3 Reason Why Dates Are The Perfect Pre-Workout Carb

It may sound crazy, but dates are actually the perfect pre-workout fuel. Grabbing a few dates before your training can take your workouts from “that was great” to “I completely dominated that sh*t”. That’s because our bodies need carbohydrates as fuel in significant amounts to be able to perform. Dates are high in carbs, contain potassium, and are a low volume to top off right before training.

You specifically want Medjool dates for their nutrient composition. These are large, sweet and sometimes contain a pit (so make sure to remove them before). They are dried, but not dehydrated, making them soft, sticky and sweet. They are often used to sweeten baked goods, protein bars, and smoothies.

Here are 3 reason why you should top off your next training session with Medjool dates.

  1. They are a carbohydrate powerhouse.

Your muscles and brain need and use carbs. Each Medjool date contains 15 g carbs and is perfectly portioned depending on how much carb you need. Dates quick energy for training and to recover post training. Having carbs with your post workout protein will aid in a faster recovery to perform harder again the next day.

Before training, having 1 to 4 dates (depending on your carbohydrate needs) 30 minutes before your session will supply working muscles with carbohydrates during training. Whether it is a strength workout, HIIT training, powerlifting or endurance, you needs carbs to compete. More strenuous prolonged training, longer than one hour, may require additional carbs during your workout. Unsure of you needs? Learning your needs from a Sports Dietitian will help you perform and feel your best.

2. They are a low volume and compact food.

Do you usually skip a pre-training snack or meal because your stomach feels heavy during training? Then dates can be your solutions. Just two of these small dried fruits are smaller than the palm of your hand with loads of whole food performance nutrition. They are also easily portable and can pop a few into a reusable container or snack bag to take with you on the go. Now you can head into your workout fully fueled without the worry you’re going to feel stuffed.

3. They contain potassium, an essential electrolyte.

Potassium is one electrolyte lost in sweat during training, in addition to the most abundantly lost electrolyte sodium. Both sodium and potassium important to replace. When potassium levels are low, muscles can fatigue and cramp, a total buzzkill to your training (and super uncomfortable). One Medjool date contains 167 mg of potassium, take two and that doubles to 334 mg potassium. BTW: Medjool dates have more potassium than some of the leading sports drinks!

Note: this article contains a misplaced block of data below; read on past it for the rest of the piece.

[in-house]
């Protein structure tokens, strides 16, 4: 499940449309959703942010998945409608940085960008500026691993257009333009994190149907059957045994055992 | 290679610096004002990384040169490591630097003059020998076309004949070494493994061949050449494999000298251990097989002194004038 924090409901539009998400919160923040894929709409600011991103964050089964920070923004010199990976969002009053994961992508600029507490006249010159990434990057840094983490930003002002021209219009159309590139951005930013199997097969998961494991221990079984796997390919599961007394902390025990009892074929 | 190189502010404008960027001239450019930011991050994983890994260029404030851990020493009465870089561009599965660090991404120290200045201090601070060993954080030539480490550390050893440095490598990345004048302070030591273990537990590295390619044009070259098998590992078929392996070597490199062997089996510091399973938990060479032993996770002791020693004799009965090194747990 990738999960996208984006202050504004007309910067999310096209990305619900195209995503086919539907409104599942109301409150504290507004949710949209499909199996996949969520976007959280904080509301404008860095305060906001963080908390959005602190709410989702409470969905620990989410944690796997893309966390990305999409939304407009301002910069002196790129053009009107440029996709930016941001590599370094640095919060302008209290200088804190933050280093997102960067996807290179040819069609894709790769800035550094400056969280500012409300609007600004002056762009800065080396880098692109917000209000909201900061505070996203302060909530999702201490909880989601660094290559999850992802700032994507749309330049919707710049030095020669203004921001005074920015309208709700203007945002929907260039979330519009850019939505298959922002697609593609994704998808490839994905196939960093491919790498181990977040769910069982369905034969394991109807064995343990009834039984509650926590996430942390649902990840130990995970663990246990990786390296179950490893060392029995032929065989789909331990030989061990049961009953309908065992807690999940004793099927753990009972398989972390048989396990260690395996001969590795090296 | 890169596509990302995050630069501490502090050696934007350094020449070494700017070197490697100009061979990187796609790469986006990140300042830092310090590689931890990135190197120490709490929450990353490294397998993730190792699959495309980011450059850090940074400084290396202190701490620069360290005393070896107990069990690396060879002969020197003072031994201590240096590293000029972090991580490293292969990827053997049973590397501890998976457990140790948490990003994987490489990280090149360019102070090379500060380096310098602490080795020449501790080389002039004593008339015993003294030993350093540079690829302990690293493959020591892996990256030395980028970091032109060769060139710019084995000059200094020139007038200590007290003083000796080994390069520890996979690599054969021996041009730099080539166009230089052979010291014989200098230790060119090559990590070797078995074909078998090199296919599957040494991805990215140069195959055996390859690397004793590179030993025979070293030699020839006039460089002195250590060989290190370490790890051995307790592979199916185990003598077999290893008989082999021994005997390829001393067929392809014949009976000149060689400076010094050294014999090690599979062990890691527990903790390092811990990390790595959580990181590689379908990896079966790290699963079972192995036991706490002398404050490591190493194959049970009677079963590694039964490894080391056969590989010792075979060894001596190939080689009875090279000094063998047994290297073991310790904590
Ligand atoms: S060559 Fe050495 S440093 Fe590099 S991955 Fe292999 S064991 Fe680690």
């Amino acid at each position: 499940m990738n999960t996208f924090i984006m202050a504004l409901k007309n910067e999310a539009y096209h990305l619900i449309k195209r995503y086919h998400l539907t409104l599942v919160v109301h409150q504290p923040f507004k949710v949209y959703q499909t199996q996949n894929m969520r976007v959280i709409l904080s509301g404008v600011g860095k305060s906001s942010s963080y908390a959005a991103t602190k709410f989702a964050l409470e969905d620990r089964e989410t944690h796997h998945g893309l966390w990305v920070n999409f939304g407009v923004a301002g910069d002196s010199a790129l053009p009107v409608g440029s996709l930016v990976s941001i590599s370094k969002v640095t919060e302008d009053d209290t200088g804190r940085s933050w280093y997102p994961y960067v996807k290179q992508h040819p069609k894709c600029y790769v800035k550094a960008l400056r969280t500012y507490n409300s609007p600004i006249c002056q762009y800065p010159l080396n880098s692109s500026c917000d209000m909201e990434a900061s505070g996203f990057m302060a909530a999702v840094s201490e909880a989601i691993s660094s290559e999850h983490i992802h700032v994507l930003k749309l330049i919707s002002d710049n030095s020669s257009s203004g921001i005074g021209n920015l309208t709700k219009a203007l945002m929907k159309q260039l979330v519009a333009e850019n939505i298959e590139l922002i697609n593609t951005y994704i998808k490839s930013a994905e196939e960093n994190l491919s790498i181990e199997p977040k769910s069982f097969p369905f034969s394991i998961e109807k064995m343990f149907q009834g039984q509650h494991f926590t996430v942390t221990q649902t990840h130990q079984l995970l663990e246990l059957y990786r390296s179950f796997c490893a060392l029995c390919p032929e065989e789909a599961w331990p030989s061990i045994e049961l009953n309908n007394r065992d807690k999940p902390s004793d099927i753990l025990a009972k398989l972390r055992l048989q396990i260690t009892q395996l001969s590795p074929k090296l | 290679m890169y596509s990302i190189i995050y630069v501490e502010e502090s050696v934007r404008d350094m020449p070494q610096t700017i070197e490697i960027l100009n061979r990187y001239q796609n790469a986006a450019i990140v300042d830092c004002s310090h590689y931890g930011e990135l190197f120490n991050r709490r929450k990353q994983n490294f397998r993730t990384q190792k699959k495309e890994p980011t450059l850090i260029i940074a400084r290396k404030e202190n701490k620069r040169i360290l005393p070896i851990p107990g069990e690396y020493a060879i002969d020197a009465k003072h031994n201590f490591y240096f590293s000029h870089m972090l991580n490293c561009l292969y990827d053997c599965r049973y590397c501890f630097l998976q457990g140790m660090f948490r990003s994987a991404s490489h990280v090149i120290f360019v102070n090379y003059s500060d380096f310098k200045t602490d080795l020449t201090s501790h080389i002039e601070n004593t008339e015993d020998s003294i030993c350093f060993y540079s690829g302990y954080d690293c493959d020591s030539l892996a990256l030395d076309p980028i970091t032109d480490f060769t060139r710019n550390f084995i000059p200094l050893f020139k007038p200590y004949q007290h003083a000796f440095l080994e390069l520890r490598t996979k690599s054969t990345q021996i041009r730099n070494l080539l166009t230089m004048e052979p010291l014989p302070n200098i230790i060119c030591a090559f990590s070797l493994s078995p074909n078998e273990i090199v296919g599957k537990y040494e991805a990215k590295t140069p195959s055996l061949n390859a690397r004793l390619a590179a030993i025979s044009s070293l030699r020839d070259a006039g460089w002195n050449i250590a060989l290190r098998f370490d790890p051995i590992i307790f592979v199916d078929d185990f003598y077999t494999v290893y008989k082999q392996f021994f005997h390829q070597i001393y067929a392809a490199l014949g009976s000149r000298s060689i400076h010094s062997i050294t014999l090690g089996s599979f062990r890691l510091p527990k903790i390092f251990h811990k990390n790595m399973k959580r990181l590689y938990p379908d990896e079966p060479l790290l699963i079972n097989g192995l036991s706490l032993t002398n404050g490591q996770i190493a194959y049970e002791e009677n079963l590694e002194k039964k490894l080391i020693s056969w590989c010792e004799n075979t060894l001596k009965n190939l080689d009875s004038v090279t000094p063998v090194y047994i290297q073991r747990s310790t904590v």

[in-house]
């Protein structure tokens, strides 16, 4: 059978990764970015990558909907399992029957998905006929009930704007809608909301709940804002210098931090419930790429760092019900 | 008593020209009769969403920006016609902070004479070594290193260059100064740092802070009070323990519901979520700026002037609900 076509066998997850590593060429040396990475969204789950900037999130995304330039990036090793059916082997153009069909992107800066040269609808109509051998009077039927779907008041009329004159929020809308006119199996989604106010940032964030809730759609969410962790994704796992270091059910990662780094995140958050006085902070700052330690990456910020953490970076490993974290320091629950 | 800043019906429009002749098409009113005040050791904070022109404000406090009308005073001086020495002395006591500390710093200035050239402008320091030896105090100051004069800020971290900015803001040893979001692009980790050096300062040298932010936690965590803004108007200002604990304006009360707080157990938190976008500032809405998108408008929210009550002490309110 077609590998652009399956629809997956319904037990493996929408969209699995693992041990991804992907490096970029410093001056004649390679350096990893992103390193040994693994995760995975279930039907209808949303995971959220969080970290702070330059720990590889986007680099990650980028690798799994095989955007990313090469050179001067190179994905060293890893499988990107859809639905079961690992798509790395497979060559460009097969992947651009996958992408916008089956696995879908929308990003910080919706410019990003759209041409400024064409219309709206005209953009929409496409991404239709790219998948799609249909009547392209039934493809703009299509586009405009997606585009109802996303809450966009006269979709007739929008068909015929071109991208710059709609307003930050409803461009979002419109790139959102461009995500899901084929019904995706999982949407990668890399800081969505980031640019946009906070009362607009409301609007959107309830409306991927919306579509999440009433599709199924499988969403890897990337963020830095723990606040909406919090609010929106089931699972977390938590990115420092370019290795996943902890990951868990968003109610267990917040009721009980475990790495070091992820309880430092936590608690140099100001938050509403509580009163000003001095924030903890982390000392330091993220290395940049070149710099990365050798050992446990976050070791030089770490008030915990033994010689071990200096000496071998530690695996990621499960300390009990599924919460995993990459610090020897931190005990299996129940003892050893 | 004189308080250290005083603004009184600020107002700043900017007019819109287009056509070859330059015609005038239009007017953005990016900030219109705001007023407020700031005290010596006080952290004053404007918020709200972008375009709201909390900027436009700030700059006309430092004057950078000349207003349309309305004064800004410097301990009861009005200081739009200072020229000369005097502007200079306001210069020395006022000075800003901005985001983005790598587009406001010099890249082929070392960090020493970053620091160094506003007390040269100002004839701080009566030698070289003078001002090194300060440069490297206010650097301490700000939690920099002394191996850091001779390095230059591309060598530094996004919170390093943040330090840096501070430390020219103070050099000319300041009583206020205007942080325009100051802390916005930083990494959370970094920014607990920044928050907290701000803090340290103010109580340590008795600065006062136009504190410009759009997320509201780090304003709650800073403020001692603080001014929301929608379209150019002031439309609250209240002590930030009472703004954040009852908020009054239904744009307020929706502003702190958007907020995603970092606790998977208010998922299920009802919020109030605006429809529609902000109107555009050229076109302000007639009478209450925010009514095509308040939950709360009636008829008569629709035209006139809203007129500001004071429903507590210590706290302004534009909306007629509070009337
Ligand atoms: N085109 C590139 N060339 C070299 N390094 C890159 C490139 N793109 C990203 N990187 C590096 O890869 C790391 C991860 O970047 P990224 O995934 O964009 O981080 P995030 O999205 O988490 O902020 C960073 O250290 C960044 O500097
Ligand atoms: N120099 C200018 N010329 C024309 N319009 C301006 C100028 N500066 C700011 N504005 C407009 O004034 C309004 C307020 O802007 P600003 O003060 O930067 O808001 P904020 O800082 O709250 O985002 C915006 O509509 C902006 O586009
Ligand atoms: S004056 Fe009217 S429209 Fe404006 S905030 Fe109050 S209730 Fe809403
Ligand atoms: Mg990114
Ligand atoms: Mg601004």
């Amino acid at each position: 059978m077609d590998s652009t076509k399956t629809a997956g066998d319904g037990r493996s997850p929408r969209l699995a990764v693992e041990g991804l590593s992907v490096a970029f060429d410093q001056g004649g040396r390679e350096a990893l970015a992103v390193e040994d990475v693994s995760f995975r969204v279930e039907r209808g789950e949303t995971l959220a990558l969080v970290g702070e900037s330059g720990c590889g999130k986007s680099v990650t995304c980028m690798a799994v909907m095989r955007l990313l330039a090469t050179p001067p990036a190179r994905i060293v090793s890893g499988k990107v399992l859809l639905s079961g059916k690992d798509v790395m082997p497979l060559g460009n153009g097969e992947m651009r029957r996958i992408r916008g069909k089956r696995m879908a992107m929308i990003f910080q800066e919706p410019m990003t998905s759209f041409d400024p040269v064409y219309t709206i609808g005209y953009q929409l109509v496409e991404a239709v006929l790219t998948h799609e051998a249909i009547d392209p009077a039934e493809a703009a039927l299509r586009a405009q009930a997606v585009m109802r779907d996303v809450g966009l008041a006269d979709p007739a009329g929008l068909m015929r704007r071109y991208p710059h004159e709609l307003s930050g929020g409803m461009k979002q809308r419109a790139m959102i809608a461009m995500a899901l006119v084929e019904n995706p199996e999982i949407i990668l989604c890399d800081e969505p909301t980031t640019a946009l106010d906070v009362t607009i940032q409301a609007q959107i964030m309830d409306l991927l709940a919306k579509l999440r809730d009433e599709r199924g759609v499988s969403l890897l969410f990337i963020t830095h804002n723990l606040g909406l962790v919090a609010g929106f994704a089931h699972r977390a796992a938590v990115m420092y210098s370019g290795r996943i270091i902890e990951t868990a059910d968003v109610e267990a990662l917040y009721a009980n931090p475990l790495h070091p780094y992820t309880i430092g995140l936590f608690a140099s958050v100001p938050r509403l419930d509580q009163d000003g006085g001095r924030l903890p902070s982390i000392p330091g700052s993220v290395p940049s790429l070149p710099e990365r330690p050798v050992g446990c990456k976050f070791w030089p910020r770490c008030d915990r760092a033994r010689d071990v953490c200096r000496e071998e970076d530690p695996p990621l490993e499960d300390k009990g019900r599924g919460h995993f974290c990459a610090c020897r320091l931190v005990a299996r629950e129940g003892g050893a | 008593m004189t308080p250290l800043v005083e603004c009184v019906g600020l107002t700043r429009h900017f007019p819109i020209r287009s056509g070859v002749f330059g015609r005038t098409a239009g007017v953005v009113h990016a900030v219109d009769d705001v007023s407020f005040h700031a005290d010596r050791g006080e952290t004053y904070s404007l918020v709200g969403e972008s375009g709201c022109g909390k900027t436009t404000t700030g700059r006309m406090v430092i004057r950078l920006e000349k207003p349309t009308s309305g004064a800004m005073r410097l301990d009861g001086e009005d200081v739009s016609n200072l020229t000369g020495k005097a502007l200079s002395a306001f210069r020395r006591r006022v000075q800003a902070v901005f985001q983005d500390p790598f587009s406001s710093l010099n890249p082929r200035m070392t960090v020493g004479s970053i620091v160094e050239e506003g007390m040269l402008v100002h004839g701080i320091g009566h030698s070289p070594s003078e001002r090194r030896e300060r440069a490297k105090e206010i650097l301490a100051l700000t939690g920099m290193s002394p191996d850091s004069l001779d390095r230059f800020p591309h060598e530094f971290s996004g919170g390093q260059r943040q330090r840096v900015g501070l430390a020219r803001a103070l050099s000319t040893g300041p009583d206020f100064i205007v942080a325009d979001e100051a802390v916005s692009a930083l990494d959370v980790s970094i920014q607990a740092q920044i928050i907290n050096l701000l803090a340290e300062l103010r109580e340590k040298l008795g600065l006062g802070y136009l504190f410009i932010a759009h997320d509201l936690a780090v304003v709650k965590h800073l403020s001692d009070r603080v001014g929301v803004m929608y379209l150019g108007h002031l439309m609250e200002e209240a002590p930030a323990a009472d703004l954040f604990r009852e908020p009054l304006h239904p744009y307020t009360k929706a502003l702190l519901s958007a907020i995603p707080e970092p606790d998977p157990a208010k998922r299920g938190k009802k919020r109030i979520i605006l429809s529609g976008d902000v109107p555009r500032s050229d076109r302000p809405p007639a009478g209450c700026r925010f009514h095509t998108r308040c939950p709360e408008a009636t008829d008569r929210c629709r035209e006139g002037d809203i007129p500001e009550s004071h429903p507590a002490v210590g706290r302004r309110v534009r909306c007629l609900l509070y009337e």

Skeptical of noshing on a plain date? You can top it with a bit of almond butter or try these chocolate protein date ball bites for a pre-training treat. There are a variety of bars, like Rx Bar, that are made from dates and contain some protein and fat to keep you satiated during training.

While everyones specific needs are different, we all needs carbs to fuel your workouts. While some recreational athletes may need just 15-30 grams of carbs, some elite level athletes may need upwards of 60-90 g of carbs to fuel their training. It’s best to get a professionally developed game plan to ensure you are fueled to optimize your training, recovery and health.


As females athletes and recreational exercisers, obtaining adequate nutrition is essential for our bodies to perform and function optimally.  We place a high demand on our bodies during training, expending high amounts of energy.  As higher performers our goals are to lead a healthy lifestyle. Yet if we are not adequately fueling our bodies we may be placing our own health at risk.

The Female Athlete Triad 

In 1992, the Female Athlete Triad was coined to describe the interrelationship between three components: low energy availability, menstrual dysfunction, and bone health.  This triad of health conditions exists on a continuum of optimal to dysfunctional bone and menstrual health. The state of their function is based on energy availability. Energy availability is defined as the amount of energy (or calories) left over for biological processes after accounting for exercise energy expenditure.  This can occur at any body size, with or without the presence of an eating disorder or disordered eating, though this may place someone at higher risk.